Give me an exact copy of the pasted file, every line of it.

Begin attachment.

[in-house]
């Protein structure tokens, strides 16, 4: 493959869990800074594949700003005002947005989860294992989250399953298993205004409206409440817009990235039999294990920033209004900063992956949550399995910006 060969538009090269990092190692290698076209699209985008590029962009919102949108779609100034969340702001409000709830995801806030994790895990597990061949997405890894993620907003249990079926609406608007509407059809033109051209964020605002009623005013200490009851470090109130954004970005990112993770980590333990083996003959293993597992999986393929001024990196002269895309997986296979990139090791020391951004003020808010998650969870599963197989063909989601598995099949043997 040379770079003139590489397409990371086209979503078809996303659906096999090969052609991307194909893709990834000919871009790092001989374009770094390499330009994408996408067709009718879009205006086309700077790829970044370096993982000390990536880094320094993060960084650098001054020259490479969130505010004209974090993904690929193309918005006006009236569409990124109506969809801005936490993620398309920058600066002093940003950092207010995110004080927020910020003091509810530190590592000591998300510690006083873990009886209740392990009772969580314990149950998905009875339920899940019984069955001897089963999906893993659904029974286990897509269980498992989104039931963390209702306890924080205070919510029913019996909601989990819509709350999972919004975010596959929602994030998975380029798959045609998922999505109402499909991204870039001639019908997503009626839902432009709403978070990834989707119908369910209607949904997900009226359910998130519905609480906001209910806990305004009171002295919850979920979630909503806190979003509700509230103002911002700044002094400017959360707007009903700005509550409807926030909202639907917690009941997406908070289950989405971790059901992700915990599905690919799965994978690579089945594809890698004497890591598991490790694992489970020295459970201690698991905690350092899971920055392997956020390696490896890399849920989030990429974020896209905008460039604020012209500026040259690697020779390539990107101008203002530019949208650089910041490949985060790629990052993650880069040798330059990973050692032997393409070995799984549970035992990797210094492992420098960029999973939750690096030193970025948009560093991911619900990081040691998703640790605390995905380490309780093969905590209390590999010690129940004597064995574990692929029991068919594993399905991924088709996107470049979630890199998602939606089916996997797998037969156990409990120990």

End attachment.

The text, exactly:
[in-house]
């Protein structure tokens, strides 16, 4: 493959869990800074594949700003005002947005989860294992989250399953298993205004409206409440817009990235039999294990920033209004900063992956949550399995910006 060969538009090269990092190692290698076209699209985008590029962009919102949108779609100034969340702001409000709830995801806030994790895990597990061949997405890894993620907003249990079926609406608007509407059809033109051209964020605002009623005013200490009851470090109130954004970005990112993770980590333990083996003959293993597992999986393929001024990196002269895309997986296979990139090791020391951004003020808010998650969870599963197989063909989601598995099949043997 040379770079003139590489397409990371086209979503078809996303659906096999090969052609991307194909893709990834000919871009790092001989374009770094390499330009994408996408067709009718879009205006086309700077790829970044370096993982000390990536880094320094993060960084650098001054020259490479969130505010004209974090993904690929193309918005006006009236569409990124109506969809801005936490993620398309920058600066002093940003950092207010995110004080927020910020003091509810530190590592000591998300510690006083873990009886209740392990009772969580314990149950998905009875339920899940019984069955001897089963999906893993659904029974286990897509269980498992989104039931963390209702306890924080205070919510029913019996909601989990819509709350999972919004975010596959929602994030998975380029798959045609998922999505109402499909991204870039001639019908997503009626839902432009709403978070990834989707119908369910209607949904997900009226359910998130519905609480906001209910806990305004009171002295919850979920979630909503806190979003509700509230103002911002700044002094400017959360707007009903700005509550409807926030909202639907917690009941997406908070289950989405971790059901992700915990599905690919799965994978690579089945594809890698004497890591598991490790694992489970020295459970201690698991905690350092899971920055392997956020390696490896890399849920989030990429974020896209905008460039604020012209500026040259690697020779390539990107101008203002530019949208650089910041490949985060790629990052993650880069040798330059990973050692032997393409070995799984549970035992990797210094492992420098960029999973939750690096030193970025948009560093991911619900990081040691998703640790605390995905380490309780093969905590209390590999010690129940004597064995574990692929029991068919594993399905991924088709996107470049979630890199998602939606089916996997797998037969156990409990120990």